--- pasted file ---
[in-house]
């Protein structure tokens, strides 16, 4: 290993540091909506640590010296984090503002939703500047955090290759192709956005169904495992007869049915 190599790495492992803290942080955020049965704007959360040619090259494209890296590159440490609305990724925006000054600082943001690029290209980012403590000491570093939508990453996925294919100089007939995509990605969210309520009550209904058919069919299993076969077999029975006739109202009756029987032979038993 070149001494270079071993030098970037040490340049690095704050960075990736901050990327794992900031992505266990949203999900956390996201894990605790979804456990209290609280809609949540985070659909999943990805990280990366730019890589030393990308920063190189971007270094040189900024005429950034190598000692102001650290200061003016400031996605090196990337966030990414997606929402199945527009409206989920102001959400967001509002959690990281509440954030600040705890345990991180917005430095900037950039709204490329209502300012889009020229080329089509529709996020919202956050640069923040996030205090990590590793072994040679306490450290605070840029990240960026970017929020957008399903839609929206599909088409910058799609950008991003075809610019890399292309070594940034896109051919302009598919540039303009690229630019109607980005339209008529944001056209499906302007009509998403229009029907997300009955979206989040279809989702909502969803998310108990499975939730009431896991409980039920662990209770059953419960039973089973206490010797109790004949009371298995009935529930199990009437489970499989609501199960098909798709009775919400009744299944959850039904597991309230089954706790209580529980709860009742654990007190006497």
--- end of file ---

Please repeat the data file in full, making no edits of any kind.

[in-house]
């Protein structure tokens, strides 16, 4: 290993540091909506640590010296984090503002939703500047955090290759192709956005169904495992007869049915 190599790495492992803290942080955020049965704007959360040619090259494209890296590159440490609305990724925006000054600082943001690029290209980012403590000491570093939508990453996925294919100089007939995509990605969210309520009550209904058919069919299993076969077999029975006739109202009756029987032979038993 070149001494270079071993030098970037040490340049690095704050960075990736901050990327794992900031992505266990949203999900956390996201894990605790979804456990209290609280809609949540985070659909999943990805990280990366730019890589030393990308920063190189971007270094040189900024005429950034190598000692102001650290200061003016400031996605090196990337966030990414997606929402199945527009409206989920102001959400967001509002959690990281509440954030600040705890345990991180917005430095900037950039709204490329209502300012889009020229080329089509529709996020919202956050640069923040996030205090990590590793072994040679306490450290605070840029990240960026970017929020957008399903839609929206599909088409910058799609950008991003075809610019890399292309070594940034896109051919302009598919540039303009690229630019109607980005339209008529944001056209499906302007009509998403229009029907997300009955979206989040279809989702909502969803998310108990499975939730009431896991409980039920662990209770059953419960039973089973206490010797109790004949009371298995009935529930199990009437489970499989609501199960098909798709009775919400009744299944959850039904597991309230089954706790209580529980709860009742654990007190006497």